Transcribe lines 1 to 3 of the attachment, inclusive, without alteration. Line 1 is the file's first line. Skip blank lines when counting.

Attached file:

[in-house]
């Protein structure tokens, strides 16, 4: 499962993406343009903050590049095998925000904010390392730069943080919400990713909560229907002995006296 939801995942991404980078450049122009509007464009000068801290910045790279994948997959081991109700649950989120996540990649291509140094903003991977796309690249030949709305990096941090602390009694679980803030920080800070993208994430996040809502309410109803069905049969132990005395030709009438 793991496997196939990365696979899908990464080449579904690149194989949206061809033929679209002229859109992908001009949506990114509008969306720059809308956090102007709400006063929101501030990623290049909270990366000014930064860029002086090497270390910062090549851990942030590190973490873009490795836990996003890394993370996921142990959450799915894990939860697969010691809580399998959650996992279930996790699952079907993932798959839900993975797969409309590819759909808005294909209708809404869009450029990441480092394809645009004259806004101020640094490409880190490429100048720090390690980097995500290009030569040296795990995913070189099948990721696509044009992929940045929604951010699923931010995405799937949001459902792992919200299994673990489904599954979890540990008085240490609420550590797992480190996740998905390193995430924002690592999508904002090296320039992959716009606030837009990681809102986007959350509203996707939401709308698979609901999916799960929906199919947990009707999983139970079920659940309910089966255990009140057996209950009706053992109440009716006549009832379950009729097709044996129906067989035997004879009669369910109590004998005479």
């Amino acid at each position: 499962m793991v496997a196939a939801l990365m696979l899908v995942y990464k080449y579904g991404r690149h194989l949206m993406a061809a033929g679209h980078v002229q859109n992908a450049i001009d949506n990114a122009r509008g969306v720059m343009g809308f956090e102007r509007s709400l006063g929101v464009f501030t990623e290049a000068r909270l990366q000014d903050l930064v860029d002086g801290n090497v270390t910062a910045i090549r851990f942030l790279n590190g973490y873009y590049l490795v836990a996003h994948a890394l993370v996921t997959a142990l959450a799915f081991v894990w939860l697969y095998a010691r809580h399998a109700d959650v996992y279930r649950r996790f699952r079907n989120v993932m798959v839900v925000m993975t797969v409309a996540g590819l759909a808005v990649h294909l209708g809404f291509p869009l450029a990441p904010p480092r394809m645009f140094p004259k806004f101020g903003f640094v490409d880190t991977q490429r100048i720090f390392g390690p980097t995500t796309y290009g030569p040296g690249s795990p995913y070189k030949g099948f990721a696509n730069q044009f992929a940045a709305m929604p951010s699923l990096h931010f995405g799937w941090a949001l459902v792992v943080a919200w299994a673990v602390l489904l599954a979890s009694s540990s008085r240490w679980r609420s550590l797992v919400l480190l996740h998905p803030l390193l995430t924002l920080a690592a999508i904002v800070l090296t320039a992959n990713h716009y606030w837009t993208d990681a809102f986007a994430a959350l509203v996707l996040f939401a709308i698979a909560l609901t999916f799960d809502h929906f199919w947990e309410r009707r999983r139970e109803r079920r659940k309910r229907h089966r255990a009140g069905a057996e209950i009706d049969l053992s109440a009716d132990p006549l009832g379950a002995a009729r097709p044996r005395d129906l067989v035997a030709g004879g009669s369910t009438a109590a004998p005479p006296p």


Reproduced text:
[in-house]
């Protein structure tokens, strides 16, 4: 499962993406343009903050590049095998925000904010390392730069943080919400990713909560229907002995006296 939801995942991404980078450049122009509007464009000068801290910045790279994948997959081991109700649950989120996540990649291509140094903003991977796309690249030949709305990096941090602390009694679980803030920080800070993208994430996040809502309410109803069905049969132990005395030709009438 793991496997196939990365696979899908990464080449579904690149194989949206061809033929679209002229859109992908001009949506990114509008969306720059809308956090102007709400006063929101501030990623290049909270990366000014930064860029002086090497270390910062090549851990942030590190973490873009490795836990996003890394993370996921142990959450799915894990939860697969010691809580399998959650996992279930996790699952079907993932798959839900993975797969409309590819759909808005294909209708809404869009450029990441480092394809645009004259806004101020640094490409880190490429100048720090390690980097995500290009030569040296795990995913070189099948990721696509044009992929940045929604951010699923931010995405799937949001459902792992919200299994673990489904599954979890540990008085240490609420550590797992480190996740998905390193995430924002690592999508904002090296320039992959716009606030837009990681809102986007959350509203996707939401709308698979609901999916799960929906199919947990009707999983139970079920659940309910089966255990009140057996209950009706053992109440009716006549009832379950009729097709044996129906067989035997004879009669369910109590004998005479």
């Amino acid at each position: 499962m793991v496997a196939a939801l990365m696979l899908v995942y990464k080449y579904g991404r690149h194989l949206m993406a061809a033929g679209h980078v002229q859109n992908a450049i001009d949506n990114a122009r509008g969306v720059m343009g809308f956090e102007r509007s709400l006063g929101v464009f501030t990623e290049a000068r909270l990366q000014d903050l930064v860029d002086g801290n090497v270390t910062a910045i090549r851990f942030l790279n590190g973490y873009y590049l490795v836990a996003h994948a890394l993370v996921t997959a142990l959450a799915f081991v894990w939860l697969y095998a010691r809580h399998a109700d959650v996992y279930r649950r996790f699952r079907n989120v993932m798959v839900v925000m993975t797969v409309a996540g590819l759909a808005v990649h294909l209708g809404f291509p869009l450029a990441p904010p480092r394809m645009f140094p004259k806004f101020g903003f640094v490409d880190t991977q490429r100048i720090f390392g390690p980097t995500t796309y290009g030569p040296g690249s795990p995913y070189k030949g099948f990721a696509n730069q044009f992929a940045a709305m929604p951010s699923l990096h931010f995405g799937w941090a949001l459902v792992v943080a919200w299994a673990v602390l489904l599954a979890s009694s540990s008085r240490w679980r609420s550590l797992v919400l480190l996740h998905p803030l390193l995430t924002l920080a690592a999508i904002v800070l090296t320039a992959n990713h716009y606030w837009t993208d990681a809102f986007a994430a959350l509203v996707l996040f939401a709308i698979a909560l609901t999916f799960d809502h929906f199919w947990e309410r009707r999983r139970e109803r079920r659940k309910r229907h089966r255990a009140g069905a057996e209950i009706d049969l053992s109440a009716d132990p006549l009832g379950a002995a009729r097709p044996r005395d129906l067989v035997a030709g004879g009669s369910t009438a109590a004998p005479p006296p």